In contrast to her evidence-in-chief when she was amenable to questions from counsel and chairperson Dikgang Moseneke, Qedani Mahlangu returned to the witness stand after lunch in a combative mood.
Adv Adila Hassim from Section 27 and on behalf of the families of the deceased families wanted to know from Mahlangu whether she accepted findings of the health ombudsman Prof Malegapuru Makgoba, released on January 1, 2017.
“I initiated the investigation, and upon my resignation the government accepted the report. I can’t express an opinion. Government accepted the report. I have also expressed my sincere apology to the families of the deceased.”
This gesture was tossed aside by Hassim, who pleaded with Mahlangu to answer whether she accepted the report.
A timid debate ensued between Hassim and Mahlangu, with Mahlangu being told she has not answered the question. She then told the hearing she noted of the report, a situation that resulted in Moseneke’s intervention.
Mahlangu had based most of her responses on the Public Finance Management Act (PFMA), stating “my responsibilities are defined in law”. Pressed to give a simple yes or no, Mahlangu said she didn’t agree with the findings of the ombudsman.
She dismissed findings of the ombudsman on the issue of negligence and culpability as contained in the report.
“I do not agree with the findings where it relates to me personally and in my capacity as an MEC. I didn’t challenge the report, as I thought my resignation will show I am taking responsibility,” she said.
She was then reminded the findings further stipulated “the decision was irrational and against fundamental principles of healthcare”, and asked if she agreed if this amounted to “negligence on Dr Selebano, Dr Manamela and yourself”.
‘The constitution doesn’t say if there is a finding against me, I should accept it if I disagree.’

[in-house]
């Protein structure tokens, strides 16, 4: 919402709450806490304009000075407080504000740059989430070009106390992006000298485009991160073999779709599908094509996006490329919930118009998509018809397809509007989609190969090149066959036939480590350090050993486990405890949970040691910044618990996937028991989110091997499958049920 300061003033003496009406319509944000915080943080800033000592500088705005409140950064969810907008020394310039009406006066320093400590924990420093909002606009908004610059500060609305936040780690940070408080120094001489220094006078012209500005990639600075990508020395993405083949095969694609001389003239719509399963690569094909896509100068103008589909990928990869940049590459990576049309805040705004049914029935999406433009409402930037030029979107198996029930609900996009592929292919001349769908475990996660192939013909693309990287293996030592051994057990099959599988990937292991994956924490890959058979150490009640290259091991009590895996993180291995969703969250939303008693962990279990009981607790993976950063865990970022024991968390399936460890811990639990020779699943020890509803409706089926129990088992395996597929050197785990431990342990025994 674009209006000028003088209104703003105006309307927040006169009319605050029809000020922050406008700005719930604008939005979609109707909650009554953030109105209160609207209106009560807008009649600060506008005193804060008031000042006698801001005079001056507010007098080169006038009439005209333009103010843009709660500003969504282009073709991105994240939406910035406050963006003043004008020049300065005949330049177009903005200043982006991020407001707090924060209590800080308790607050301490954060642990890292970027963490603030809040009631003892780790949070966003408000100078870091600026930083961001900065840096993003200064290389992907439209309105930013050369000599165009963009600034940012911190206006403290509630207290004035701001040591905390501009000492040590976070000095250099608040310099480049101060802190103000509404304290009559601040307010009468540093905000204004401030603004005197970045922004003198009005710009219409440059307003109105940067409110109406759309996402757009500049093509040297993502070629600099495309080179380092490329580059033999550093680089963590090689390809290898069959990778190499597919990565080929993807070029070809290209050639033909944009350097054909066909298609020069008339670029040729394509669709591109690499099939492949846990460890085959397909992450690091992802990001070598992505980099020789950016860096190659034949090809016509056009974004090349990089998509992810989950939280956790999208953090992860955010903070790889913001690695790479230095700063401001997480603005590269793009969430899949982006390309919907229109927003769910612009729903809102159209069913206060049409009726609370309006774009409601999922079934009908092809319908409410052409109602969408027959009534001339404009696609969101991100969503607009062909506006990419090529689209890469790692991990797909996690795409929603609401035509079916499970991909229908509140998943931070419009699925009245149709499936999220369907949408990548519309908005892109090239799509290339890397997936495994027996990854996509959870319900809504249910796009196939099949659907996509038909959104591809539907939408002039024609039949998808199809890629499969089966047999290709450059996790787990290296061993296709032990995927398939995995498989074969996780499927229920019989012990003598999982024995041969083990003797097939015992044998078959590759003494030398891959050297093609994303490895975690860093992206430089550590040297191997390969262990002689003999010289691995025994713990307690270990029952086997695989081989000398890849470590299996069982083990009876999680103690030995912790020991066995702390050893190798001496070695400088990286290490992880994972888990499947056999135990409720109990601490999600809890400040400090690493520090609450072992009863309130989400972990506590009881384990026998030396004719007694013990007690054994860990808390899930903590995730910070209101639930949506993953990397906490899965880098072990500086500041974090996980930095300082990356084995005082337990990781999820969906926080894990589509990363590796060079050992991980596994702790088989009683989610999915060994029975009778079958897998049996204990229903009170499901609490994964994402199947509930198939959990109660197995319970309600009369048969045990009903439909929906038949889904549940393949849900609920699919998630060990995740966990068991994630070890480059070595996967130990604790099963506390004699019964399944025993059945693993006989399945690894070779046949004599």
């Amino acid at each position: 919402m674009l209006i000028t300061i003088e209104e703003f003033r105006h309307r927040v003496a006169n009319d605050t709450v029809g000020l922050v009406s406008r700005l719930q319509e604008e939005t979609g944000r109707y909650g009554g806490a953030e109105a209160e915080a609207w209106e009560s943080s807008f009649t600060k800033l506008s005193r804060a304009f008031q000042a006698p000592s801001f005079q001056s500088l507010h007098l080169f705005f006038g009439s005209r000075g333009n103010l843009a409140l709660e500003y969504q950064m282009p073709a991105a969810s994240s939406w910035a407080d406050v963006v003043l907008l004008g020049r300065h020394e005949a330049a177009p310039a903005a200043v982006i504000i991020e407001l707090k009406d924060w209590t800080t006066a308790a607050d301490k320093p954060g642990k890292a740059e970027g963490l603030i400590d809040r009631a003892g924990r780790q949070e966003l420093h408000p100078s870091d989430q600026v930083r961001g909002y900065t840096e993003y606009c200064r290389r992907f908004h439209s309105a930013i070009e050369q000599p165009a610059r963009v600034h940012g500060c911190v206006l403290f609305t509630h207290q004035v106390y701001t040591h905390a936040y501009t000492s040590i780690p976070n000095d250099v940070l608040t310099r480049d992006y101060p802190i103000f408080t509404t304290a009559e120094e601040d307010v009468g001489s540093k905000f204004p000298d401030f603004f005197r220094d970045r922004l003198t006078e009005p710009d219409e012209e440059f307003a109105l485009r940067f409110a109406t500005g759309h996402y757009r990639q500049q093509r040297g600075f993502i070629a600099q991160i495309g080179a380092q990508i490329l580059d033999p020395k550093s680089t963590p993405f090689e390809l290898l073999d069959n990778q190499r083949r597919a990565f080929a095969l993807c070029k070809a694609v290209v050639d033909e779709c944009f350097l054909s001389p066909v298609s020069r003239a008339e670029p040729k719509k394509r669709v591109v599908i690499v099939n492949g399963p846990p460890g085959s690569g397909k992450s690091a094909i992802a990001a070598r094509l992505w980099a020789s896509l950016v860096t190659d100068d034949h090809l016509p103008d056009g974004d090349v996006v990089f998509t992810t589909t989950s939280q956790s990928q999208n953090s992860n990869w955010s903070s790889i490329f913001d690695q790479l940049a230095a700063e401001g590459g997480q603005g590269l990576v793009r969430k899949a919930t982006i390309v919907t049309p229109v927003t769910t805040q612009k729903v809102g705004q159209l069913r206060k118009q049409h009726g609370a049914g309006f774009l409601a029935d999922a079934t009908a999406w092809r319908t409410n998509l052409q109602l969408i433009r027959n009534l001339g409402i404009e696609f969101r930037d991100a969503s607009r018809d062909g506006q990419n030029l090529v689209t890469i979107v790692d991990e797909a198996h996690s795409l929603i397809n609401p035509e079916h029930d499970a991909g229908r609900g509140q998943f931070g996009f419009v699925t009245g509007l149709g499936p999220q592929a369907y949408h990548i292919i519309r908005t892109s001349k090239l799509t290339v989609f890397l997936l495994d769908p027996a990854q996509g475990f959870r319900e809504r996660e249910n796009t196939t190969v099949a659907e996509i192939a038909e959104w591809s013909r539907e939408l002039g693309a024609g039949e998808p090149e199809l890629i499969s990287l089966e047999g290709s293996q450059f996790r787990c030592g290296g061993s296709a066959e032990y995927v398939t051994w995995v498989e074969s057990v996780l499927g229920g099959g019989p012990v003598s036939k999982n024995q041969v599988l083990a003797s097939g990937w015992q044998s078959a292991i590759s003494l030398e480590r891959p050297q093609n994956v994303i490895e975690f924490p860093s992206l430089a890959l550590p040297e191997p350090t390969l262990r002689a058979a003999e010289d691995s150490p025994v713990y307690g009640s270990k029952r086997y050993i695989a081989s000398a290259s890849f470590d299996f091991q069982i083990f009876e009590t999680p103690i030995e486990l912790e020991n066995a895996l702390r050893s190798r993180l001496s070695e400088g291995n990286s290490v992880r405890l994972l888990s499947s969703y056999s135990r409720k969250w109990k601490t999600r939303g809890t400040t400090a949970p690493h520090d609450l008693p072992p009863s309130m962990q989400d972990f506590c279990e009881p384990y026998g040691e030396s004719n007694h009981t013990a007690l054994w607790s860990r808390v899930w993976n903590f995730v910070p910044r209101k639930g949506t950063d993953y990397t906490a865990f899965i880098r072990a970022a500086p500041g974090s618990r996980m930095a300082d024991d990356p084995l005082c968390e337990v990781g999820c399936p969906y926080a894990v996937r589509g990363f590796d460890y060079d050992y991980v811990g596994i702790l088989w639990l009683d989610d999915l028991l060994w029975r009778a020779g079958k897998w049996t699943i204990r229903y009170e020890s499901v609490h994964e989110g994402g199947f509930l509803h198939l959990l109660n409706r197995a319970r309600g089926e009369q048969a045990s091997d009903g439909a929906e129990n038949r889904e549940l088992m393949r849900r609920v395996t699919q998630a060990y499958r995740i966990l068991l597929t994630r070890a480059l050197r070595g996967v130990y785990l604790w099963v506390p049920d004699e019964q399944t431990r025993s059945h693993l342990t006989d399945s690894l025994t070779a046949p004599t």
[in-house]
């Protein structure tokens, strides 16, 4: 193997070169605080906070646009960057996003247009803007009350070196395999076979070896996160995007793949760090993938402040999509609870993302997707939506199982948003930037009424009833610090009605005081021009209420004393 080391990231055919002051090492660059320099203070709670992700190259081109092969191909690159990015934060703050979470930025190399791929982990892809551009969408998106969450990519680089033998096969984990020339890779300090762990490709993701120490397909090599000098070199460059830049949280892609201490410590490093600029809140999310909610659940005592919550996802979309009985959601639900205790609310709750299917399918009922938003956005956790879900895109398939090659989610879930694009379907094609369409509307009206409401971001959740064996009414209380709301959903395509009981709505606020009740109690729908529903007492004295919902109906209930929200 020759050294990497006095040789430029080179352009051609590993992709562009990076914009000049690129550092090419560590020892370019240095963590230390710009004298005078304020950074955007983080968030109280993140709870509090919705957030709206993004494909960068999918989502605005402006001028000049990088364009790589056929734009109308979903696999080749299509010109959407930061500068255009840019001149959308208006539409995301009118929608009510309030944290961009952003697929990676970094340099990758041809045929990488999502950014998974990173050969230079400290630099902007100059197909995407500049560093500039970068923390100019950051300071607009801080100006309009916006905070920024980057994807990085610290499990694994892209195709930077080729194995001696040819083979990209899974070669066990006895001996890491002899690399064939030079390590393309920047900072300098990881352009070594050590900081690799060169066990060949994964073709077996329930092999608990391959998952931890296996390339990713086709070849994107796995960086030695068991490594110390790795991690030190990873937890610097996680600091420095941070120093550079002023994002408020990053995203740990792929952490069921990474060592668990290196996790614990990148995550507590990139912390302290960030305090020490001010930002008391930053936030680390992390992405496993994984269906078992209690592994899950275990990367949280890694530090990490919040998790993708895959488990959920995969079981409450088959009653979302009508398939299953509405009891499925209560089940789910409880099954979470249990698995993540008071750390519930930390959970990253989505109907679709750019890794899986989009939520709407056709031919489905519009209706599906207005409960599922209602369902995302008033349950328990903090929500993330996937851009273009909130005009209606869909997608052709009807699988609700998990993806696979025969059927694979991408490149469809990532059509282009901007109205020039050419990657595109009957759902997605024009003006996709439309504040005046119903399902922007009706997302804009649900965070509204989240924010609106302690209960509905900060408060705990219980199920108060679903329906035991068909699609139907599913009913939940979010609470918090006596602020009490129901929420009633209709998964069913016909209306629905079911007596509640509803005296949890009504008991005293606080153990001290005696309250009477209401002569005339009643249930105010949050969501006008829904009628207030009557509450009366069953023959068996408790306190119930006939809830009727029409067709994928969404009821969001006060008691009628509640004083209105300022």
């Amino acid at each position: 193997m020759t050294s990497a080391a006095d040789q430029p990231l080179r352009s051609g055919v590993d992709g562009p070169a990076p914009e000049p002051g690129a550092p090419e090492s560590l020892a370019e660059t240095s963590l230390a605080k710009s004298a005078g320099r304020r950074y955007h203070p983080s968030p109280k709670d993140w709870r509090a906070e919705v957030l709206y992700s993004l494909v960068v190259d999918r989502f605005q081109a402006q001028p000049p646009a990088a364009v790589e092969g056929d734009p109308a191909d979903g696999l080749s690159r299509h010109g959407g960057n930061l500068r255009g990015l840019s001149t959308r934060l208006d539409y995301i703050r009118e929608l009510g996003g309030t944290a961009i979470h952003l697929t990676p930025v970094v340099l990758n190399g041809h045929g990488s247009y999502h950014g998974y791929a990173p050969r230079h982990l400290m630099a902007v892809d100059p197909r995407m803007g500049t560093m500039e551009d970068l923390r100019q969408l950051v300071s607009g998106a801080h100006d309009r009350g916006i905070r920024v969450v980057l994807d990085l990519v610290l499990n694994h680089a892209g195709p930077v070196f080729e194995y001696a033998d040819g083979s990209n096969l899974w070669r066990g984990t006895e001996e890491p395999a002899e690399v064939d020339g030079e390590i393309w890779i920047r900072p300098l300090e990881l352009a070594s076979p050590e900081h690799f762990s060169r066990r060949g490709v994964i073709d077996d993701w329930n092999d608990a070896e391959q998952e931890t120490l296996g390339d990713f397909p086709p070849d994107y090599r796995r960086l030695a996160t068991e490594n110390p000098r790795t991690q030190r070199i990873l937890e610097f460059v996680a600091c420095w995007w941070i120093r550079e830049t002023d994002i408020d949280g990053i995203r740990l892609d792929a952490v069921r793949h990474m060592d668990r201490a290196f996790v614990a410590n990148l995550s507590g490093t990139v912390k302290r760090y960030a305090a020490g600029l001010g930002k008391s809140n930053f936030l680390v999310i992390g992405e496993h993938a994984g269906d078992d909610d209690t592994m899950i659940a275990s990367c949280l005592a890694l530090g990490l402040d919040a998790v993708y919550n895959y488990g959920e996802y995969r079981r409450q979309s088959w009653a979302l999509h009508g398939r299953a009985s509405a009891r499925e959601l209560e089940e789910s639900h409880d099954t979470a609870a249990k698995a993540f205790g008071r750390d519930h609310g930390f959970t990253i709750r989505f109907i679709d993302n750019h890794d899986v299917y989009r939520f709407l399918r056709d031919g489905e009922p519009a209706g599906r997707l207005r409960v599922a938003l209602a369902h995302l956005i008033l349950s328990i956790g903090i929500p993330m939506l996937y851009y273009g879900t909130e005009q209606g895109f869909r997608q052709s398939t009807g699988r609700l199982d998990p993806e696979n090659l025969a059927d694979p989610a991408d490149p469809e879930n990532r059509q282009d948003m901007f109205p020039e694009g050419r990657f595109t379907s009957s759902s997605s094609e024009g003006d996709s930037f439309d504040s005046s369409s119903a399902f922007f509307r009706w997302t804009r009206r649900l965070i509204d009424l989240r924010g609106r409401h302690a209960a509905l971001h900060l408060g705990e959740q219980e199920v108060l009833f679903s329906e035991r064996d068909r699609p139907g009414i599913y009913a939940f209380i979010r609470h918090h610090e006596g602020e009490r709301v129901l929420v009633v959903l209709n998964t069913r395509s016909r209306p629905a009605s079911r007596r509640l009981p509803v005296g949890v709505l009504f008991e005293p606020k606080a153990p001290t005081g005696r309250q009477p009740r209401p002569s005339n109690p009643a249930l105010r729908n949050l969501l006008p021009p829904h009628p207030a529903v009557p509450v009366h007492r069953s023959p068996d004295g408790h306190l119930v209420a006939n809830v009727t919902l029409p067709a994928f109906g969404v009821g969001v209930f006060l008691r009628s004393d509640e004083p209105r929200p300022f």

“I don’t agree with the ombudsman when he has a finding that I have been negligent. I am not an administrator, and I was not an official. It cannot be said the same responsibility that Dr Manamela had and my role were the same. The law differentiates between my role and that of an accounting officer. The constitution doesn’t say if there is a finding against me, I should accept it if I disagree,” she said, much to Moseneke’s consternation.
“Say yes or no to the proposition, and give your explanation. This is a public inquiry, and we need to make progress,” Moseneke advised.
Mahlangu maintained the contradiction contained in her resignation letter, where she stated “whereas the health ombudsman has not found any culpability on my part”, and again argued Makgoba never found her “negligent and irrational”.
Mahlangu was also asked to explain what she meant when she said she was taking “political responsibility”.
“I realised things went wrong to the basis of wrong advice I received. I resigned on the 1st of February. I did not resign on the 31st of January. I offered to resign on the 10th of January, and signed the letter of my resignation on the 31st of January. I was privy to the information contained in the ombuds’ report,” she explained.
Mahlangu further denied she was offered a golden handshake, and said the government was not paying for her studies. On her whereabouts a few months ago, which got the country talking at the time, she said those close to her knew where she was.
When she ran circles around Hassim, Moseneke stepped in.
“The answer could be I was studying. I am saying to the witness ungabili, don’t boil and overboil. You are not under fire, you are not under attack. We want to know what happened, reduce your emotions please,” Moseneke said.
The hearings continue on Wednesday.